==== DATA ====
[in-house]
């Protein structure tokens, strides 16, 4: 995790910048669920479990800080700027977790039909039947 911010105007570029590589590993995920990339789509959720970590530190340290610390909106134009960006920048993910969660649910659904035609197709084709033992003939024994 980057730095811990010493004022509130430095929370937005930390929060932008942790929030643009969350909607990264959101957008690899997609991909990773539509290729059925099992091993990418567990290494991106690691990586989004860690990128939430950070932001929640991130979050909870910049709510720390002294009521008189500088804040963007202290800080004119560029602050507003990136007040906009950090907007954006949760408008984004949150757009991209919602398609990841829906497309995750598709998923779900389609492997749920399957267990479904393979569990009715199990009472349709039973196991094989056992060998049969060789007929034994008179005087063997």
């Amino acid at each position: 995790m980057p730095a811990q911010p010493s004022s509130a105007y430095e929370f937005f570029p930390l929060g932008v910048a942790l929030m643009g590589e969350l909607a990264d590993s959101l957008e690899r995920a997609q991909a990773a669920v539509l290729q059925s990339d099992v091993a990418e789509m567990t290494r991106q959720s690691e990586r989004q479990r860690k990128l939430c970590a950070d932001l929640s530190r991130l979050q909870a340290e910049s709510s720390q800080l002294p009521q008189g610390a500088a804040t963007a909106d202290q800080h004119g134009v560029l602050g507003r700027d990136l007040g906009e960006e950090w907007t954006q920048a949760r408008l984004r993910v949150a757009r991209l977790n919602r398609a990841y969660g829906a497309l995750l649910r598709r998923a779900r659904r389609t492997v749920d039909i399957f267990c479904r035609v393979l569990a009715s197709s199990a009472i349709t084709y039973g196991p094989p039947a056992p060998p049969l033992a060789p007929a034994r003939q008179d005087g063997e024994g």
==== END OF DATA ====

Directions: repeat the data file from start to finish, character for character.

[in-house]
């Protein structure tokens, strides 16, 4: 995790910048669920479990800080700027977790039909039947 911010105007570029590589590993995920990339789509959720970590530190340290610390909106134009960006920048993910969660649910659904035609197709084709033992003939024994 980057730095811990010493004022509130430095929370937005930390929060932008942790929030643009969350909607990264959101957008690899997609991909990773539509290729059925099992091993990418567990290494991106690691990586989004860690990128939430950070932001929640991130979050909870910049709510720390002294009521008189500088804040963007202290800080004119560029602050507003990136007040906009950090907007954006949760408008984004949150757009991209919602398609990841829906497309995750598709998923779900389609492997749920399957267990479904393979569990009715199990009472349709039973196991094989056992060998049969060789007929034994008179005087063997």
């Amino acid at each position: 995790m980057p730095a811990q911010p010493s004022s509130a105007y430095e929370f937005f570029p930390l929060g932008v910048a942790l929030m643009g590589e969350l909607a990264d590993s959101l957008e690899r995920a997609q991909a990773a669920v539509l290729q059925s990339d099992v091993a990418e789509m567990t290494r991106q959720s690691e990586r989004q479990r860690k990128l939430c970590a950070d932001l929640s530190r991130l979050q909870a340290e910049s709510s720390q800080l002294p009521q008189g610390a500088a804040t963007a909106d202290q800080h004119g134009v560029l602050g507003r700027d990136l007040g906009e960006e950090w907007t954006q920048a949760r408008l984004r993910v949150a757009r991209l977790n919602r398609a990841y969660g829906a497309l995750l649910r598709r998923a779900r659904r389609t492997v749920d039909i399957f267990c479904r035609v393979l569990a009715s197709s199990a009472i349709t084709y039973g196991p094989p039947a056992p060998p049969l033992a060789p007929a034994r003939q008179d005087g063997e024994g």